“When sixteen-year-old Tessa Gray arrives in England during the reign of Queen Victoria, something terrifying is waiting for her in London’s Downworld, where vampires, warlocks and other supernatural folk stalk the gas lit streets. Friendless and hunted, Tessa takes refuge with the Shadowhunters, a band of warriors dedicated to ridding the world of demons. Drawn even deeper into their world, she finds herself fascinated – and torn between- two best friends and quickly realizes that love may be the most dangerous magic of all.”
Clockwork Angel is the first novel in the Infernal Devices series and is the prequel to the highly successful Mortal Instruments Series by Cassandra Clare. Over the past few weeks I’ve been hearing reviews mostly to the tune of “ZOMG, SO GOOD”, in regards to this book. So, not that I needed much encouragement, having already been a die-hard fan of The Mortal Instruments, I decided to see what all the fuss was about.
The story is set in Victorian London and centers on Tessa Gray who has just arrived from New York to join her brother Nate after the death of their Aunt. Tessa barely sets foot on English soil before she’s kidnapped by The Dark Sisters – a wicked pair of warlocks who have hidden Nate and taken him hostage. In return for her brother’s safety Tessa is tortured into uncovering a shape shifting ability she never knew she had.
The Magister knew of it though. He is the leader of the Pandemonium Club, a mysterious club where humans and Downworlders (vampires, warlocks, faeries, werewolves) mix and he wants control of Tessa’s unique ability.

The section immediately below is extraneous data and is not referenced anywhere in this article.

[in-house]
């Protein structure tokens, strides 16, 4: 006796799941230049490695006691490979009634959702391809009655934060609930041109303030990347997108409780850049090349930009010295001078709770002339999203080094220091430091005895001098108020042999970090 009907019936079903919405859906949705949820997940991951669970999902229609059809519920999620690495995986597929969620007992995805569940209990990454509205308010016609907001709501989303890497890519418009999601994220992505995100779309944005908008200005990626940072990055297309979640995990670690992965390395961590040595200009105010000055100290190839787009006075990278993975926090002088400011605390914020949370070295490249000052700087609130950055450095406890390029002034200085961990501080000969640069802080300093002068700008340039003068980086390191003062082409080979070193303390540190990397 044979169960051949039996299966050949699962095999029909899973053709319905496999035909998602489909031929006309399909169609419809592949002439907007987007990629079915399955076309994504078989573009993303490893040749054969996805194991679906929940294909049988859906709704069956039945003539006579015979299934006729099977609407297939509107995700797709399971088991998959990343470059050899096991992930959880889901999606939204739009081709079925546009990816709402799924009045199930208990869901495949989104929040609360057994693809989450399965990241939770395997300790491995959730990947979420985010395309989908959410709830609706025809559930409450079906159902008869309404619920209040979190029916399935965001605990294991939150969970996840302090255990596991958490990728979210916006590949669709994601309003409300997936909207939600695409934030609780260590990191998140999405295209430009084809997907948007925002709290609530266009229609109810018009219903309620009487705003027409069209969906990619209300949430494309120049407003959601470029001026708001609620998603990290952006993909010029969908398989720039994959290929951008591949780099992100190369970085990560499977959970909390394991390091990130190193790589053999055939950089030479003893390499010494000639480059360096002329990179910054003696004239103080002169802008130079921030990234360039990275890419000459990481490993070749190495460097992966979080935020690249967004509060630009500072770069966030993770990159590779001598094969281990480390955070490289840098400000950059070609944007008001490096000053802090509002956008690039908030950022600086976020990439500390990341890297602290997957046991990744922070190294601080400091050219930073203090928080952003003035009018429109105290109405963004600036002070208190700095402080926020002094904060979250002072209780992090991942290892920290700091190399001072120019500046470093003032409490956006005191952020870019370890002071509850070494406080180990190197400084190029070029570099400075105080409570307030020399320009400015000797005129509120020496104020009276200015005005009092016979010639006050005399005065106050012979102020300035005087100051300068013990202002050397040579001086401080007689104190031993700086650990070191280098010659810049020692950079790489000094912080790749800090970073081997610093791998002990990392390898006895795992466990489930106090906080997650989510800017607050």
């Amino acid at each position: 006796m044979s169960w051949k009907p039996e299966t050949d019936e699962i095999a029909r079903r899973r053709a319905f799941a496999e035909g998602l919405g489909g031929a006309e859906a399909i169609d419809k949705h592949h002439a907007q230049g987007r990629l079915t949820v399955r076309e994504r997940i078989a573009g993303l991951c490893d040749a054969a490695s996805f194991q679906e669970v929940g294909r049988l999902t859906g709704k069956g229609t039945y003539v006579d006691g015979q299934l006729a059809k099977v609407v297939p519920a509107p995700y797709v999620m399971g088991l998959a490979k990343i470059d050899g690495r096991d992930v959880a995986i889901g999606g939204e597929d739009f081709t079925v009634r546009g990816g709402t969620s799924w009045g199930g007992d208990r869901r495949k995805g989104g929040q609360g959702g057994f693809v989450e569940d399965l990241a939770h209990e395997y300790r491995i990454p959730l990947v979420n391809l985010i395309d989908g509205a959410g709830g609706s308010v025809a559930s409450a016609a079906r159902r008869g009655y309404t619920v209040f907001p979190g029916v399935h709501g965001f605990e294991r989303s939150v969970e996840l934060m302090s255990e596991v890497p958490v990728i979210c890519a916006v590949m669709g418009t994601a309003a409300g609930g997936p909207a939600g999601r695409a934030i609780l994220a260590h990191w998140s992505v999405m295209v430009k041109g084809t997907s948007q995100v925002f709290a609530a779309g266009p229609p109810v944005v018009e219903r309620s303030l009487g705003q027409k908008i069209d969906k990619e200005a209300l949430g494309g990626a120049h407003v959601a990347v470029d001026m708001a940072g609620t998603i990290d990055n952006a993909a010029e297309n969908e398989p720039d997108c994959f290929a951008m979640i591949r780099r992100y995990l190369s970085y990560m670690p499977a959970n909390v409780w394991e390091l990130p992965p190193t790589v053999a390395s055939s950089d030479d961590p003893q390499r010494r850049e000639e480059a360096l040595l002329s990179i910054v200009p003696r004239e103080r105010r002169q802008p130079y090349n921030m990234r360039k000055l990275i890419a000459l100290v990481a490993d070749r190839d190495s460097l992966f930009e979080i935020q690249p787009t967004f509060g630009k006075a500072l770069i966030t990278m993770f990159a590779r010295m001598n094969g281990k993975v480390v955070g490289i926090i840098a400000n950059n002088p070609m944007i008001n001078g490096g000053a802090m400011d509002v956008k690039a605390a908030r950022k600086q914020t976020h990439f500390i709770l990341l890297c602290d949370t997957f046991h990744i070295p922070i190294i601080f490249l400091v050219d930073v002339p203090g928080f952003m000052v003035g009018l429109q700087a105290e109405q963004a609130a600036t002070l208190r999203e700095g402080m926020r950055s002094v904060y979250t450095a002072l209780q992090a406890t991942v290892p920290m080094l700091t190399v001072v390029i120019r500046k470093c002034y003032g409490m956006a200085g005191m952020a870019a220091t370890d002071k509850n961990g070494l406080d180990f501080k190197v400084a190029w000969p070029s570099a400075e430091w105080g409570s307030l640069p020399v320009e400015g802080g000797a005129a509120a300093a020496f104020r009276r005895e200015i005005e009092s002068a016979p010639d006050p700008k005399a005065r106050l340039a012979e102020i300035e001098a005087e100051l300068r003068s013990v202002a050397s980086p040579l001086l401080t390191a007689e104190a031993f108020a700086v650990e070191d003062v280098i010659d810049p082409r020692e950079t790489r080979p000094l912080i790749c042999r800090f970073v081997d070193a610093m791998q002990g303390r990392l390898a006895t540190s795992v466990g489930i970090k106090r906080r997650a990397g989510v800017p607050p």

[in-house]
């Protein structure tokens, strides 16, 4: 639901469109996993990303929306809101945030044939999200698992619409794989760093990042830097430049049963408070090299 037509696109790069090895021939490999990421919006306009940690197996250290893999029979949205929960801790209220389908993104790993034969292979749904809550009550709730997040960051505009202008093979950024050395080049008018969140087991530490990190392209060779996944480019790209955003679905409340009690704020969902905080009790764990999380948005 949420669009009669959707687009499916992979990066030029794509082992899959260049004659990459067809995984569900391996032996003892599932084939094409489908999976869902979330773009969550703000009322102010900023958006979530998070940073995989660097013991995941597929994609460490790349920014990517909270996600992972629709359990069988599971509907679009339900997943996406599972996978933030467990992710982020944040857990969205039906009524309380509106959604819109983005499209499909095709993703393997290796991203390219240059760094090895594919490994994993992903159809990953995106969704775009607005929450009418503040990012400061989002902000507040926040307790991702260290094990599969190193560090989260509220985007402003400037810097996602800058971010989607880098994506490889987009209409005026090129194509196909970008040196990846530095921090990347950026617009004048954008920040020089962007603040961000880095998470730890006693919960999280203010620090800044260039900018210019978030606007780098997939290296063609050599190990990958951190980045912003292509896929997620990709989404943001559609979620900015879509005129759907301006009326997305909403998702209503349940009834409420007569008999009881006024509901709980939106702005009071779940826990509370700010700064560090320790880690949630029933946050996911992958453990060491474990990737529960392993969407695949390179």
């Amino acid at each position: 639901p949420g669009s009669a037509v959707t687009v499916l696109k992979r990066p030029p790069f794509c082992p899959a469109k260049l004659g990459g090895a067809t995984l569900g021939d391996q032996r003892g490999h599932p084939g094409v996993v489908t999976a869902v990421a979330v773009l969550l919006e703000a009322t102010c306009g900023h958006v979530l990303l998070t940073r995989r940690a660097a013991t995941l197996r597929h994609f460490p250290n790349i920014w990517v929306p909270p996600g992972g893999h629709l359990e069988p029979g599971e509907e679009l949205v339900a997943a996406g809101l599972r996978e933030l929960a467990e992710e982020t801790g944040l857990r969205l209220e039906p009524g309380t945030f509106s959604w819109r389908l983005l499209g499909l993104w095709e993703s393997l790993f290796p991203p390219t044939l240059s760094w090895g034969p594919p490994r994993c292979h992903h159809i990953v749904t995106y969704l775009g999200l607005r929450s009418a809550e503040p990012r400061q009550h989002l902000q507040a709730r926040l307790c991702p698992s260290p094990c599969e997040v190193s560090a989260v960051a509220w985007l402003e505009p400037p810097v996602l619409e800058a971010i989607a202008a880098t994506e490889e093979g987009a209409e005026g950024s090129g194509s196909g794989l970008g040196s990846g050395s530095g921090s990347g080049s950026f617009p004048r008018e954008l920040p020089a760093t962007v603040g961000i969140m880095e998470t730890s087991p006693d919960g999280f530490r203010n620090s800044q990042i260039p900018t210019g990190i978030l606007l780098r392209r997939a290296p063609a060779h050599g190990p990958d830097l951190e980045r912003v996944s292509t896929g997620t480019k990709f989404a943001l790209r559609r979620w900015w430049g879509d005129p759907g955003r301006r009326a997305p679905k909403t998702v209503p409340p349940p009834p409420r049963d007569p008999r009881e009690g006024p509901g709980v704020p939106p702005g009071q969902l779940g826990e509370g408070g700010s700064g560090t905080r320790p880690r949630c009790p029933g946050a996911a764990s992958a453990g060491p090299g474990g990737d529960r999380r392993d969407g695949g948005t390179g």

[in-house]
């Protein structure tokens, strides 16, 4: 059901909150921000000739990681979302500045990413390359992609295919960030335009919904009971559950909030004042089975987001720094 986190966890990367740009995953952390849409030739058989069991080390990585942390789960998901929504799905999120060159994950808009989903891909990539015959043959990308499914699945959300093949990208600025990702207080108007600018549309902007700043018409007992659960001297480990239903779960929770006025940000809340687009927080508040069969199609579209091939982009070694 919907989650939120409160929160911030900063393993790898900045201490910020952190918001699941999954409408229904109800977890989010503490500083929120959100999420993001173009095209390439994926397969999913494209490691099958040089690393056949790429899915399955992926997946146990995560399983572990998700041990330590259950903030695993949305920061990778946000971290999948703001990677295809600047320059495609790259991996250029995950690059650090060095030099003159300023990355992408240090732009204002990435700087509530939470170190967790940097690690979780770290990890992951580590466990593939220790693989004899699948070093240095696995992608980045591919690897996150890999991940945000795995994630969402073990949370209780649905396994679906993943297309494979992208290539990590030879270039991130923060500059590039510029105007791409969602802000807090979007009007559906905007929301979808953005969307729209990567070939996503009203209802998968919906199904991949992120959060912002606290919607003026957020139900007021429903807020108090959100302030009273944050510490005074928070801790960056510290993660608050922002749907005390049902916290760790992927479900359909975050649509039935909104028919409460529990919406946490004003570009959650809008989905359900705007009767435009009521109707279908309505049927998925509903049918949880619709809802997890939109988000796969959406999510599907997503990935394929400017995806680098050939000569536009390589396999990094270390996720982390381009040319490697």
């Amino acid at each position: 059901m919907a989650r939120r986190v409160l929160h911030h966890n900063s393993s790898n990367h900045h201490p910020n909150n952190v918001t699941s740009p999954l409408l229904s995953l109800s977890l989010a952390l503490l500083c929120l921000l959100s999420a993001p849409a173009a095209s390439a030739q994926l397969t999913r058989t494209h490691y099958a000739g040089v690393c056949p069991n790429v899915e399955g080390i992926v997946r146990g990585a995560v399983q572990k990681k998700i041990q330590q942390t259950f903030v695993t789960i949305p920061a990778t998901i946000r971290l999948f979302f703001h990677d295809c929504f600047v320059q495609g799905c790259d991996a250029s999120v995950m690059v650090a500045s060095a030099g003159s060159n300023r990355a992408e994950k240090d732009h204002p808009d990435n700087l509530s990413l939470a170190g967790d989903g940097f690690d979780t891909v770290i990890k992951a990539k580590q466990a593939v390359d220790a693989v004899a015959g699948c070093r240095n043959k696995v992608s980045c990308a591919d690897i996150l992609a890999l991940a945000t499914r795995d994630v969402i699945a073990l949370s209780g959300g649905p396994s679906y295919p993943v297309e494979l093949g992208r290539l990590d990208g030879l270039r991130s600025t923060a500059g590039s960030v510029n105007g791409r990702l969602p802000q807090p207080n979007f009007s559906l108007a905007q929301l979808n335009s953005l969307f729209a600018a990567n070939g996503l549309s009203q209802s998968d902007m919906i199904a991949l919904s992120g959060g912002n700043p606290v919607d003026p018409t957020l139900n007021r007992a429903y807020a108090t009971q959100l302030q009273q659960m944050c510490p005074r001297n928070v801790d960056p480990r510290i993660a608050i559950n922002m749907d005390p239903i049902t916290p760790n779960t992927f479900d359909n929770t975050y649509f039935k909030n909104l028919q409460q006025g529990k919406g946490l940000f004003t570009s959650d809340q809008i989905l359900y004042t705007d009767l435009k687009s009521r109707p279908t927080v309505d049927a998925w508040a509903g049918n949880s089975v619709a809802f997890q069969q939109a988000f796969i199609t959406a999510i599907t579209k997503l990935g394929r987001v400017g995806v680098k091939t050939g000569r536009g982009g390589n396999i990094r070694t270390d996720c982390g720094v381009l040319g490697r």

While uncovering murders linked to the club, Tessa is discovered and rescued by the Shadowhunters – Nephilim who are the children of Angels and humans who have sworn to protect humans from demons. Taking refuge at the London Institute Tessa enlists the help of the Shadowhunters to find her brother while she helps them uncover the dark plan to wipe out their kind…
When Clockwork Angel arrived in the mail I did a bit of a dance, I was that excited. I was Shadowhunter starved! A year had passed since her last book release and I was missing the sarcasm that Cassandra Clare does so well, and she definitely delivered. It took a bit of time in the beginning to adjust to the new time period and things took a bit of time to get going because a whole lot of groundwork needed to be laid before the story was able to gain some speed.
There’s no shortage of action in this book and can be quite creepy at times thanks to the evil clockwork minions of the Magister, made from the bodies of the dead. That, plus London’s notoriously bleak weather give the book quite a dark quality.
For me, Cassandra Clare’s standout talent as a writer is her ability to create such loveable, dynamic characters. The new characters we meet in this story are no exception. We see a few familiar last names – Herondale, Lightwood, Wayland, all being the ancestors of the characters were knew and loved from The Mortal Instruments (including Magnus Bane!) We’re also presented with a bunch of new characters as well.